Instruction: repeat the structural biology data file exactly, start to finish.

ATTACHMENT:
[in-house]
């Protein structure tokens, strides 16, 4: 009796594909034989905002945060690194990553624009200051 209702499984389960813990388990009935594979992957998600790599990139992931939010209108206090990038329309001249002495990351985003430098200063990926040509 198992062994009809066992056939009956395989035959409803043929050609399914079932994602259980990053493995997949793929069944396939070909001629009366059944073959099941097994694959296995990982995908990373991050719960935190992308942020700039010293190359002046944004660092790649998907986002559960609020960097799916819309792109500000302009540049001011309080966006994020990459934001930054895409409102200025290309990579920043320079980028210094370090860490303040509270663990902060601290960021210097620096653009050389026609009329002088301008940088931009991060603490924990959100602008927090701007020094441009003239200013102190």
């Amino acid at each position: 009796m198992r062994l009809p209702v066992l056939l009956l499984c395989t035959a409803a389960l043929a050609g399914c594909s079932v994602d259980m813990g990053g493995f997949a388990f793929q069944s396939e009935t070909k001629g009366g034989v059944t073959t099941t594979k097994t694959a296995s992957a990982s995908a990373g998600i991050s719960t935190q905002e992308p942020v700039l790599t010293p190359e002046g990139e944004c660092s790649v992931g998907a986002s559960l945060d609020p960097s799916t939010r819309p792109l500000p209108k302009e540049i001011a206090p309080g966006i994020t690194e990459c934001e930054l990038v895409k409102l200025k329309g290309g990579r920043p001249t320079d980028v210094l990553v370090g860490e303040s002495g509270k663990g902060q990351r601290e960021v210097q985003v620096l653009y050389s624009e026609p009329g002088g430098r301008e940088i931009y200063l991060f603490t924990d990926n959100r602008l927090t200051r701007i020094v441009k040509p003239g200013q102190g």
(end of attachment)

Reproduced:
[in-house]
């Protein structure tokens, strides 16, 4: 009796594909034989905002945060690194990553624009200051 209702499984389960813990388990009935594979992957998600790599990139992931939010209108206090990038329309001249002495990351985003430098200063990926040509 198992062994009809066992056939009956395989035959409803043929050609399914079932994602259980990053493995997949793929069944396939070909001629009366059944073959099941097994694959296995990982995908990373991050719960935190992308942020700039010293190359002046944004660092790649998907986002559960609020960097799916819309792109500000302009540049001011309080966006994020990459934001930054895409409102200025290309990579920043320079980028210094370090860490303040509270663990902060601290960021210097620096653009050389026609009329002088301008940088931009991060603490924990959100602008927090701007020094441009003239200013102190």
């Amino acid at each position: 009796m198992r062994l009809p209702v066992l056939l009956l499984c395989t035959a409803a389960l043929a050609g399914c594909s079932v994602d259980m813990g990053g493995f997949a388990f793929q069944s396939e009935t070909k001629g009366g034989v059944t073959t099941t594979k097994t694959a296995s992957a990982s995908a990373g998600i991050s719960t935190q905002e992308p942020v700039l790599t010293p190359e002046g990139e944004c660092s790649v992931g998907a986002s559960l945060d609020p960097s799916t939010r819309p792109l500000p209108k302009e540049i001011a206090p309080g966006i994020t690194e990459c934001e930054l990038v895409k409102l200025k329309g290309g990579r920043p001249t320079d980028v210094l990553v370090g860490e303040s002495g509270k663990g902060q990351r601290e960021v210097q985003v620096l653009y050389s624009e026609p009329g002088g430098r301008e940088i931009y200063l991060f603490t924990d990926n959100r602008l927090t200051r701007i020094v441009k040509p003239g200013q102190g």